I hope this isn't too long, but I do have one more idea I was toying with, when I was thinking about having a desktop computer aboard: Building a special housing for it.

With a lot more effort than just buying the laptop case, you could also build a spot on the boat that is cooled (and more importantly dried) by the AC by running a hose from the AC to the area containing the computer. Downside is that you are consuming even more power, and it's not going to protect your monitor and keyboard.

Hope some of this helps. I had gone through the same bunch of questions about a year ago after some harddware failures due to the moisture aboard. Best bet: Laptop and case.

Good Luck!

Sean
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Old 19-12-2004, 14:53   #4
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I think a having a laptop computer on a boat makes sense and gives you tremendous power in terms of accessing the net, email, SSB WeFax and electronic cartography. I have one aboard my boat.

I do not rely on it though. First and foremost, even low power chips use A LOT of power. My Pentium 4 has a draw of 5 AMPS! It is not in my power plan to run it for long. Also keep in mind the comments of the posters above...even high humidity can kill these machines. Water and forget it. Even a few drops on the keyboard can render that part inoperable.

This is not to say that MANY sailors and cruisers do not rely upon and use laptops extensively, just giving you the upside and the downside. If you rely on it extensively for cartography and it goes out...where are you then.

I use dedicated chart plotters for navigation. And have no less than two backups which are battery powered. Also carry all needed charts in paper form.

For email AND internet I use both the notebook AND a PDA. I have a portable keyboard for my PDA and can write extensively and then transfer to my notebook. PDAs these days can surf into most sites, trade stock, track your portfolio, access weather etc etc. Cheap too...you can get a color Palm that does all that for $200 and a cable to hook it to a cell phone for $30. They of course use very little power.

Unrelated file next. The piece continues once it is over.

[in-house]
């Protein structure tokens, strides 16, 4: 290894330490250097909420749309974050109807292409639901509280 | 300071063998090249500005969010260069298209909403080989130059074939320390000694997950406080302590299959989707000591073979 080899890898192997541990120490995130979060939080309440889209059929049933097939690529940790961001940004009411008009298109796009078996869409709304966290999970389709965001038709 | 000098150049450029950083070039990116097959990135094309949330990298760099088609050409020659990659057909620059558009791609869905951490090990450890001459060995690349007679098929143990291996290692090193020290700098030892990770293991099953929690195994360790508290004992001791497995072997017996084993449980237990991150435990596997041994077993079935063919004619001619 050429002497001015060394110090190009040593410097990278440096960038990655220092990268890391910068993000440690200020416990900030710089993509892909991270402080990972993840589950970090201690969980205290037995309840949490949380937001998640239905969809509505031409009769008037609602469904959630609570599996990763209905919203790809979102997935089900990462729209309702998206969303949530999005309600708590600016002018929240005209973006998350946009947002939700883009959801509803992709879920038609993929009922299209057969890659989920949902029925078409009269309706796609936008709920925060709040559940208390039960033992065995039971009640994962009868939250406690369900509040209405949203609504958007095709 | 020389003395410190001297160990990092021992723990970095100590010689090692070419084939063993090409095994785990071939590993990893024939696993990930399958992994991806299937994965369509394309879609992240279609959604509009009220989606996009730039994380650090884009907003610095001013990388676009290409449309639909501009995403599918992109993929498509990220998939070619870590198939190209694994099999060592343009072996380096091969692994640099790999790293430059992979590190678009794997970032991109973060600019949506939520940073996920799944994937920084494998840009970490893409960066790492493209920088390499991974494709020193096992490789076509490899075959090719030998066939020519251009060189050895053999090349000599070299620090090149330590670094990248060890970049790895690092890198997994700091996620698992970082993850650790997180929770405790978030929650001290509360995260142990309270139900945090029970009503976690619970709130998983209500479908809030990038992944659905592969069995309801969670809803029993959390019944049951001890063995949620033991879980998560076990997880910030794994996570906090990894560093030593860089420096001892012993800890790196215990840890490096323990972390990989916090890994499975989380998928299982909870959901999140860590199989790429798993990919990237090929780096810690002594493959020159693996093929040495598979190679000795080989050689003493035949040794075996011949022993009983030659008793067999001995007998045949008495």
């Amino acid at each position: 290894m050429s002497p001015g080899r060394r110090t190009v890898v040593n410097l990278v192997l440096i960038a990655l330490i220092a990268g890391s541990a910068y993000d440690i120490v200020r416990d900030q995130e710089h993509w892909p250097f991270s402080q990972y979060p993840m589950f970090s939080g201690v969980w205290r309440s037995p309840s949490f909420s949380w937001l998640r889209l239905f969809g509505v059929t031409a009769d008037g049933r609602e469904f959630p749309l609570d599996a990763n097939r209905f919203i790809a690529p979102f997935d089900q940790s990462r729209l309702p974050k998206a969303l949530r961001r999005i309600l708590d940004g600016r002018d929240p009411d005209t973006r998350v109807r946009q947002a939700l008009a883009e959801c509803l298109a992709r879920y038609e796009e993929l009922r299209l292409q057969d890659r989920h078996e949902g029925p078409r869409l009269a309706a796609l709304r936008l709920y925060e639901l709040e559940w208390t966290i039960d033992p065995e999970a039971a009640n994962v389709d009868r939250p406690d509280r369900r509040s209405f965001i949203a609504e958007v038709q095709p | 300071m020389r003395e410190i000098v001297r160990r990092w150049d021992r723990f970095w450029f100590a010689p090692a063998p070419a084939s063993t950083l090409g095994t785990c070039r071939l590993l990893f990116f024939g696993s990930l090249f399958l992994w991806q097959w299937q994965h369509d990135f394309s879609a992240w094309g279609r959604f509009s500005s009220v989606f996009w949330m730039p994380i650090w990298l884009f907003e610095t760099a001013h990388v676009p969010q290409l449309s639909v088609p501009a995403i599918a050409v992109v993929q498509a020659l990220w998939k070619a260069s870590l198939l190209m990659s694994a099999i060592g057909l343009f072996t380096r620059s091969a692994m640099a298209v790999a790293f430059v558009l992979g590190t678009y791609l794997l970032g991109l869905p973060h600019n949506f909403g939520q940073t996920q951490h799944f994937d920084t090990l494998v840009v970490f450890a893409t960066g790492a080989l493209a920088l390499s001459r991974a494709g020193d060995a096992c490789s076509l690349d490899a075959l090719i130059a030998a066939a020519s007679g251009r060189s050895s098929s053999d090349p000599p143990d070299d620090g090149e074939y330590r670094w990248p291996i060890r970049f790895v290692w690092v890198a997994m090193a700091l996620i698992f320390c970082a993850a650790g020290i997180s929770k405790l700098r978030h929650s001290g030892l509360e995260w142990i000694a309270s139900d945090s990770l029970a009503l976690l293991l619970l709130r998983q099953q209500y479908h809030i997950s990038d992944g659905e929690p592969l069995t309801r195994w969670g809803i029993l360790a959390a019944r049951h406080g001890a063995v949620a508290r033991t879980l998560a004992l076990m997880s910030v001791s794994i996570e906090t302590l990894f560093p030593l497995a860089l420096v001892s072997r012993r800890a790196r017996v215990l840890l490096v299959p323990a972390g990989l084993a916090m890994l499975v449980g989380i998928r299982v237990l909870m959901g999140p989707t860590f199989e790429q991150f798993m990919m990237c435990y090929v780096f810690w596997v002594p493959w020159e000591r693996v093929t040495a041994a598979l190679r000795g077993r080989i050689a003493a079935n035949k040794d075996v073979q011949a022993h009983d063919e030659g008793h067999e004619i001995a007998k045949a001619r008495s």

I keep the notebook computer in a pelican case with desicant. Also my nav sta is integrated into the port settee and thus is just about amidships...way back from the companionway. The boat is also very very dry.

Make an energy plan and see how you would work it. You might plan to use the computer mostly during the day when you might have excess power from solar panels and then only use it at night on battery power (many new notebooks have longer batt life now).

Hope this helps

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Old 19-12-2004, 16:47   #5
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Laptops and Desktops

Laptops are not very efficent. To charge a laptop the 110 power is converted to a lower generally around 15 volts for most laptops. Inverters are usaully 70-80% efficent in the conversion. This means that you waste AMPs to keep the batteries charged.

We currently have two laptops and love the mobility. But it would be nice to be able to add and change the various pieces. There are several companies that produce a 12 volt desk top that I am thinking about adding if we ever get back to the US.

Our laptops have been onboard and working for the last 10 months. In fact I am typing this on my Dell (primary) sitting in a 3rd world country!
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Old 20-12-2004, 03:56   #6
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Let's zero in a bit...

I appreciate the posts this topic is getting, but I'm afraid the thread's purpose needs to be restated.

This is not about whether to carry a computer onboard while cruising, nor is it about laptop vs. desk top. Also, I posted the thread here because this is a Cruisers' Forum that addresses cruising needs, so the best discussion is that which is relevant - in a real world sense - to using a computer on a cruising boat.

I'm hoping to solicit specific feedback on the three challenges I outlined above when using a desk top on a boat: protection from the forced-air contamination, a suitable location (trays & ports accessible but distant from wet conditions & wet crew) and the concern about higher DC power consumption.

Yesterday evening I got several emails from friends that offered some interesting info on this topic, beginning with an option to step away from the large form factor of a desk top. For an instructional on-line video (broadband helps...) on buildling up a Small Form Factor (SFF) desktop unit, visit CNET at http://reviews.cnet.com/4520-10163_7...1.html?tag=nav This gives a good overview of how to build this type of desk top unit choosing your own peripherals, suggests products that are compatible, and it also shows how small and therefore boat-friendly these units are. It leaves me with a nagging question about heat dissipation, altho' you will notice in the video how they have addressed the heat generated by a P4 CPU which is an interesting approach.